I do research in physical organic chemistry, and taught at university and high-school levels. This page describes the professional side of me. My current CV can be found at the end of the page.
I welcome employment possibilities, but I will be traveling and spending some time with my folks in Hong Kong. That said, if you have interesting work for me starting March 2012 or after, you should definitely give me a shout! J
The membrane is the city wall of a cell, preventing what is on the outside from coming inside. Ion channels are its gates and gatekeeper, selectively letting through just the right entities at the right situations. The opening and closing of these molecular machines are responsible for our rhythmic heartbeats, electrical signal in neurons, and indeed, the computer between our ears.
My dissertation continues on a long line of inquiry that began with, “Natural channels are great – but can we craft ion channels from scratch? Can we understand how they work?” If we can, then it is possible to tailor ion-channels for technological and perhaps medical functions. The answer to the first question is an unambiguous Yes – I found quite early that we can indeed make ion channels from simple, basic components. The answer to the second question is more complex and nuanced, the development of which are captured in the following papers and the dissertation (for which a condensed comic form is available here).
Summary. Synthetic ion channels have been known for nearly three decades, but it is only in the past decade that analysis of the currents these ionic conductors carry has become a standard technique. A broad range of structural types have been explored and these reports have produced a very diverse collection of ion channel conductance behaviours. In this critical review we describe a notational method to extract salient information from reported ion channel experiments. We use an activity grid to represent quantitative information on conductance and opening duration with a five-level colour code to represent qualitative information on the nature of the conductance–time profile. Analysis of the cumulative dataset suggests that the reported conductance data can reflect the structural features of the compounds prepared, but does also reflect the energetic landscape of the bilayer membrane in which synthetic ion channels function. [Link]
[one_half][quote]This is outstanding work, original, innovative, thoughtful, broad-minded, provocative, delightful to read, probably controversial, certainly thought-provoking, just how great science always should be. The manuscript should be published with highest priority.[/quote][/one_half]
[one_half_last][quote]The ideas and the statistical analysis put forward here should help the ion transport community recognize that 1) things aren’t always well-behaved with simple open and closed cases and 2) there may really be some gold nuggets in that strange looking data that many of us often obtain (more often than what is reported that’s for certain). After reading this paper I want to go re-evaluate some of the data that we never knew how to deal with..[/quote][/one_half_last]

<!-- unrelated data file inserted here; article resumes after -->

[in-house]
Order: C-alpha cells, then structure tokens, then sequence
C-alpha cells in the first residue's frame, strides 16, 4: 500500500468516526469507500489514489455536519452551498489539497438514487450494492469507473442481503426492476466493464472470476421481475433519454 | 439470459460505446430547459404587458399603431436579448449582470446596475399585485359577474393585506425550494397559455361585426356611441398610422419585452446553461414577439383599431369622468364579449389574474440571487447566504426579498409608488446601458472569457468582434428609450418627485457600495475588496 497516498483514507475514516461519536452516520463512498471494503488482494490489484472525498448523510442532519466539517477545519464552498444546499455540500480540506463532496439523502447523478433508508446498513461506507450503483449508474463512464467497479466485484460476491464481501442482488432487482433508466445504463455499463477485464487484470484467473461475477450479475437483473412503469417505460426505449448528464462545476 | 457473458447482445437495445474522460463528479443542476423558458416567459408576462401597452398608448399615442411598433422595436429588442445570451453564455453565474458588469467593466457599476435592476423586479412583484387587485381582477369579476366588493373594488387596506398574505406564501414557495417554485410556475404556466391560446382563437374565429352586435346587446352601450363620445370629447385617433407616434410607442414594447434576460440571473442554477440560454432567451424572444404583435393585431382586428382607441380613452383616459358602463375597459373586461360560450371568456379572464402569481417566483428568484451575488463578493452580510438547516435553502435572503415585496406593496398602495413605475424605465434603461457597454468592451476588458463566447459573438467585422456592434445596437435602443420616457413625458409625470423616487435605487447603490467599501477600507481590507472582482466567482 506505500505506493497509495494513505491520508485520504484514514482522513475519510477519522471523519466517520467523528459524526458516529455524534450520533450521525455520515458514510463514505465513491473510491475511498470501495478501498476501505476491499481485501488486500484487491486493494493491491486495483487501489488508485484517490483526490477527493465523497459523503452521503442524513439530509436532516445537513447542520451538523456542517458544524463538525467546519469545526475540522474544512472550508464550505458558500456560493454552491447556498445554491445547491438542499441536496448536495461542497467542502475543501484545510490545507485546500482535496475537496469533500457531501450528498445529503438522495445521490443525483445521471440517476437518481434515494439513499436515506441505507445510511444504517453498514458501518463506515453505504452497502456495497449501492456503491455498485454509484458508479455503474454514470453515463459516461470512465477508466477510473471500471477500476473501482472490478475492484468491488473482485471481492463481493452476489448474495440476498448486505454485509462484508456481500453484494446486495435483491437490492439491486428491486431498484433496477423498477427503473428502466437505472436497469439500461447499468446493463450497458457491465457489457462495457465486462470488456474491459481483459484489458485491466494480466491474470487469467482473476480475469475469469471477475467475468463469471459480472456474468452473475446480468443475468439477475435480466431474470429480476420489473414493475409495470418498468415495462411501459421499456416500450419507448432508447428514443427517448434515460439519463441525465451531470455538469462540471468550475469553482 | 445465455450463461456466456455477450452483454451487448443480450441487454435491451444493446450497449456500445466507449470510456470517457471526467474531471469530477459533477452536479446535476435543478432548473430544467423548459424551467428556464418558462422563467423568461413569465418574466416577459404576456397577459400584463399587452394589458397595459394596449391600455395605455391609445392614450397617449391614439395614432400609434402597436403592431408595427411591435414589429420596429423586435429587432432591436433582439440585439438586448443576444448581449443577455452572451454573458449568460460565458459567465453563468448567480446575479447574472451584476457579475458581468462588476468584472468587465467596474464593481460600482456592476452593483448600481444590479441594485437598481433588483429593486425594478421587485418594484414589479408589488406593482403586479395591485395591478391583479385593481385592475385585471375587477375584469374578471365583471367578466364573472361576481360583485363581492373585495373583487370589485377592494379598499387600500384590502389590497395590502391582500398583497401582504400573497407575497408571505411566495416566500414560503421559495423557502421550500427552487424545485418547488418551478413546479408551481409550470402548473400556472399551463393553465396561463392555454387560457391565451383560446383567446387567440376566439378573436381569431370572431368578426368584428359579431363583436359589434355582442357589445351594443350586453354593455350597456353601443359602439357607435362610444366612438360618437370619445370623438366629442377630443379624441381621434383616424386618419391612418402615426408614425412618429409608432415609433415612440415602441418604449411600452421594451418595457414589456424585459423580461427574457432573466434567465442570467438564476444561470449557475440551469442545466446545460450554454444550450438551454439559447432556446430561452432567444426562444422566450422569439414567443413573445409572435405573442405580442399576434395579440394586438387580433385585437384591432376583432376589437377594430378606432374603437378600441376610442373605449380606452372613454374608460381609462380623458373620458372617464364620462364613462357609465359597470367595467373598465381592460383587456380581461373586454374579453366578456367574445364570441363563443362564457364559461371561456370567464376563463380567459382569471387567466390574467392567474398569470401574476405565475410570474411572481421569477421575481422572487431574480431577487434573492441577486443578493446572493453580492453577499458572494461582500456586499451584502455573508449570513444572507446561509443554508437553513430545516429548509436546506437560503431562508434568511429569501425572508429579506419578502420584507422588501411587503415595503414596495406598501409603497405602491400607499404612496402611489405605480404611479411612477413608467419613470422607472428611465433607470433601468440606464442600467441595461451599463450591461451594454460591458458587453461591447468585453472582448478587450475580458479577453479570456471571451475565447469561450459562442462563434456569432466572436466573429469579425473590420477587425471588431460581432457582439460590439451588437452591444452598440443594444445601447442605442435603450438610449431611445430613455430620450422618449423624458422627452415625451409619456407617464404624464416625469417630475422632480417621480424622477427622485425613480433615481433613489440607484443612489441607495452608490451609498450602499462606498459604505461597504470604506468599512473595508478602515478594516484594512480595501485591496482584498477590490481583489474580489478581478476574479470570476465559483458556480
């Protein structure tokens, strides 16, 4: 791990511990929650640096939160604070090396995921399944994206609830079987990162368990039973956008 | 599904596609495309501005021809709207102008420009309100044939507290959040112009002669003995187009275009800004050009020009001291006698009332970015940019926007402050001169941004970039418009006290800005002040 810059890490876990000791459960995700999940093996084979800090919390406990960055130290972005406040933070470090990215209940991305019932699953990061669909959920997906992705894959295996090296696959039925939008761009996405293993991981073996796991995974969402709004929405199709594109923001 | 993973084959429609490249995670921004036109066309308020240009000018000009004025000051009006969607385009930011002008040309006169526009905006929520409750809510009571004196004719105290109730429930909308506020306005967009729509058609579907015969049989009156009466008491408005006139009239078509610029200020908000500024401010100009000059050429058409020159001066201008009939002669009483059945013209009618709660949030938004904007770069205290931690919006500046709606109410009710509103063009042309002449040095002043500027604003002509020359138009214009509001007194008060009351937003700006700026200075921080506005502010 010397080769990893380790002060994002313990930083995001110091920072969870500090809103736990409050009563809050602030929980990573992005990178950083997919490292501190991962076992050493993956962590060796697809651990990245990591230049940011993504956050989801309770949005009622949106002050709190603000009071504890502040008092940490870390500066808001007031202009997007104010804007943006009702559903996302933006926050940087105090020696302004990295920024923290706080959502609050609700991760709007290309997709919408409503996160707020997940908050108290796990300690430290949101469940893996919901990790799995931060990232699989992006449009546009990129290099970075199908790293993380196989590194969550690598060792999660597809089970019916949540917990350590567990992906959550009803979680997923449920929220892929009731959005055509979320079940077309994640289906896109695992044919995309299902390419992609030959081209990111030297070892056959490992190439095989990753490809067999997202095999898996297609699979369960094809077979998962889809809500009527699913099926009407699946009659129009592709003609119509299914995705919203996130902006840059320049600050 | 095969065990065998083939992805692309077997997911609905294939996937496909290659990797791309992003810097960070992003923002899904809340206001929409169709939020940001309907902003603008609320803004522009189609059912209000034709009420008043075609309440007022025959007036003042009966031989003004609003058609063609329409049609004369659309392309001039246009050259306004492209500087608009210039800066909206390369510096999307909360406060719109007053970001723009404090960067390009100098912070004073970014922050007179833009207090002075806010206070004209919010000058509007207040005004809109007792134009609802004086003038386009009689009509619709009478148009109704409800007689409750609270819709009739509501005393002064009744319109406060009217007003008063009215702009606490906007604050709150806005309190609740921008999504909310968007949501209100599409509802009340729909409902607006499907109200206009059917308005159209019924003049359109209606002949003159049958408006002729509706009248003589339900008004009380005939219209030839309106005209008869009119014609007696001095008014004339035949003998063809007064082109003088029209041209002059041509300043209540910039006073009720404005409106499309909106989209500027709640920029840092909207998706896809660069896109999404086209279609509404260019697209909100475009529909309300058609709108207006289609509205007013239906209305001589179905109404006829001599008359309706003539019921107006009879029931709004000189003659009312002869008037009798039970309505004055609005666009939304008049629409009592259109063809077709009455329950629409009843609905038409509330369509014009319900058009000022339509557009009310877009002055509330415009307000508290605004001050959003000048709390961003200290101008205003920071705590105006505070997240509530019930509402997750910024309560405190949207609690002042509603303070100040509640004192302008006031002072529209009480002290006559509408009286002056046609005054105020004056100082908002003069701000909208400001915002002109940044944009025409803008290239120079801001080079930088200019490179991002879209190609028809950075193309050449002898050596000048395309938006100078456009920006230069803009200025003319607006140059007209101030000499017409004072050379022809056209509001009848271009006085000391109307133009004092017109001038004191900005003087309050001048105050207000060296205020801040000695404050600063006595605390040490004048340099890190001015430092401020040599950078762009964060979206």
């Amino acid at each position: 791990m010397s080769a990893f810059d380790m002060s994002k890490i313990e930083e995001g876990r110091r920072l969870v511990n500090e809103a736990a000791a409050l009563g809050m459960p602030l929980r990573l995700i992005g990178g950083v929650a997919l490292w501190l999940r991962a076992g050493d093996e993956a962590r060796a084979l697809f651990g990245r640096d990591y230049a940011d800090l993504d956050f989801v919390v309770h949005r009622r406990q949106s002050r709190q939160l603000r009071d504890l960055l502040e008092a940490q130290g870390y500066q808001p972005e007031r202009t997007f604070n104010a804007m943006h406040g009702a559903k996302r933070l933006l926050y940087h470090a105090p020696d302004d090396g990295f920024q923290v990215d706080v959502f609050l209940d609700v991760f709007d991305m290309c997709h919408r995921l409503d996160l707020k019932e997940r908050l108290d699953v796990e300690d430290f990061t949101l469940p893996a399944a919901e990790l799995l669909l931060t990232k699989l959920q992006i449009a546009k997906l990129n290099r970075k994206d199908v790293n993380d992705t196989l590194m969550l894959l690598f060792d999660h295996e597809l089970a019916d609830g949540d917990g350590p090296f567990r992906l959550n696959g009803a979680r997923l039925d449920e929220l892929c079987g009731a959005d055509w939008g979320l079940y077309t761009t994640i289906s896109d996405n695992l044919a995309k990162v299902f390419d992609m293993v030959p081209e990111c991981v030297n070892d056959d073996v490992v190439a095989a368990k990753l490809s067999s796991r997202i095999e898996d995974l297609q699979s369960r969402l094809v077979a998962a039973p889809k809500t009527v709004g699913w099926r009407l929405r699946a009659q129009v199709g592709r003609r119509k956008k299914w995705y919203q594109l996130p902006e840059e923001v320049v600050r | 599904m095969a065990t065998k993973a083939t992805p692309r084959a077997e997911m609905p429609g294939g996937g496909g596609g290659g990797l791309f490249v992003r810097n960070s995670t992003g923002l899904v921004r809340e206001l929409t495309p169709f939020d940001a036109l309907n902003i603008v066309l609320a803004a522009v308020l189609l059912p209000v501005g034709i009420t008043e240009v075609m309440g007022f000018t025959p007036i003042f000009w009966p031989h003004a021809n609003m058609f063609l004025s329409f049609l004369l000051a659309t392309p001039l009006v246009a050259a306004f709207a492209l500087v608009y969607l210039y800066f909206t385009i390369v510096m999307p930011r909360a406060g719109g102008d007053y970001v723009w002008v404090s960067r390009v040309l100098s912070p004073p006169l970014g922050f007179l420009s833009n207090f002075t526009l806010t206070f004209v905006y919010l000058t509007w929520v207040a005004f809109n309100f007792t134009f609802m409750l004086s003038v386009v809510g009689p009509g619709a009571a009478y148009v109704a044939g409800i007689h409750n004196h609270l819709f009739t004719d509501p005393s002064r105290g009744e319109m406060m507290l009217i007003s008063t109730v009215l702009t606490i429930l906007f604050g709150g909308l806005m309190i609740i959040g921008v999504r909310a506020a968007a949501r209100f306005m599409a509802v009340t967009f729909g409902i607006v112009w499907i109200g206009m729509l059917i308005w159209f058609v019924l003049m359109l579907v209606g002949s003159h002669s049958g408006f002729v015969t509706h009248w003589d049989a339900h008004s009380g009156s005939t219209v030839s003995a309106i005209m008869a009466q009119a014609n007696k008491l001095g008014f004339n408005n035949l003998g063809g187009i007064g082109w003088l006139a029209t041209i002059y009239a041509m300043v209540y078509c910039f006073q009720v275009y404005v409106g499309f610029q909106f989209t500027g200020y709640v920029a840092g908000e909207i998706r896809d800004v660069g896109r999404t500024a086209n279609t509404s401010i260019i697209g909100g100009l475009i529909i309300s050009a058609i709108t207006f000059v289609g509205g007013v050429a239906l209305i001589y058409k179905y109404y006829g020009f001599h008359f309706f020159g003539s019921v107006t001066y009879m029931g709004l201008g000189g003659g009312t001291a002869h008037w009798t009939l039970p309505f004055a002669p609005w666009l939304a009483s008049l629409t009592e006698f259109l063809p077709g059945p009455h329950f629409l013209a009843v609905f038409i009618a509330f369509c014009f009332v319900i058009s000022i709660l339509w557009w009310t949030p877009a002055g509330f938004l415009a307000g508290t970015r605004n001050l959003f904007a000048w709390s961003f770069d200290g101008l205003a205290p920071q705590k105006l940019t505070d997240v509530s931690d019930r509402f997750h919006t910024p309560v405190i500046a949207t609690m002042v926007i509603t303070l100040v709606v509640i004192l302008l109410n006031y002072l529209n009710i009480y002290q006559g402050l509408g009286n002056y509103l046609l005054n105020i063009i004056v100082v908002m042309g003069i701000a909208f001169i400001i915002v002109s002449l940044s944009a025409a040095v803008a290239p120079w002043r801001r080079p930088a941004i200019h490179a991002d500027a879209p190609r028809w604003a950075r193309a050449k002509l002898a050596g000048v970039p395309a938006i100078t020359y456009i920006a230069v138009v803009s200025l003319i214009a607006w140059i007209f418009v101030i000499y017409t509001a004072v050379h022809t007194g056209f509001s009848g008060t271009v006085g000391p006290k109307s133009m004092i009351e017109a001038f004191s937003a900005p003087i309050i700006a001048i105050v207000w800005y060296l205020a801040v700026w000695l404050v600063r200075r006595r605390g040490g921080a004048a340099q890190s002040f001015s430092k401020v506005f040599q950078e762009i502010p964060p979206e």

Summary. Cyclodextrin-based ion channels are readily prepared via a “click” reaction and exhibit a range of membrane activities consistent with the formation of ion channels in planar bilayer membranes. The durations of irregular and transient conductance events appear to follow a power-law scaling. [Link]
Our research straddles the traditional borders of science; we call ourselves physical organic chemists, and for the most part we use whatever methods it takes to get at the answer. We use synthetic organic chemistry to generate the array of non-trivial compounds and electro-physiology techniques to characterize their behaviours in membranes. Programming, statistics, and visualization help extract meaningful data. The following sections describe what I do in some more details.
I worked on different classes of compounds in my career, including saccharides while in M. Pinto’s lab, aluminium carbenes with J. Clyburne, and small pharmaceuticals during a Process Chemistry co-op with Merck-Frosst. For my PhD I worked on two main classes of compounds. Both of them are amphiphiles (contains parts that are highly polar, and other parts which are non-polar). One class of these consists of traditional small molecules, and the larger class are cyclodextrin conjugates of 2000–5000 amu.
Once compounds were made, their activities were examined using the voltage-clamp experiment. Unlike normal “chemical” measurements where a large number of molecules is being looked at, this is a “single-molecule” (small groups of molecules in reality) method. Conceptually it is quite simple: two compartments of electrolytes are separated by a membrane, and ion flow that occurs when a channel becomes “active” results in a small (sub-picoAmpere) but measurable current.
As a teaching assistant I’ve instructed and assessed laboratory work, facilitated help center, marked exams, as well as design and lead tutorials. The courses I’ve taught in ranges from 1st to 3rd year, and includes courses in general chemistry, spectroscopy, physical chemistry, and organic chemistry. As a substitute teacher I’ve also taught the International Baccalaureate curriculum at a United World College. My teaching has been recognized at the department and university levels with Chemistry Excellence in Teaching Award as well as the Farquharson Award.
I participated and organized activities with the UVic Learning and Teaching Center that support and promote good teaching by teaching assistants. These include conferences and workshops for professional development, the Instructional Skills Workshop, as well as a certificate for completing the Program in University Teaching.
I also run workshops on chemistry information literacy and LaTeX writing on official and unofficial basis.[one_third][box] Curriculum vitae (PDF)[/box][/one_third]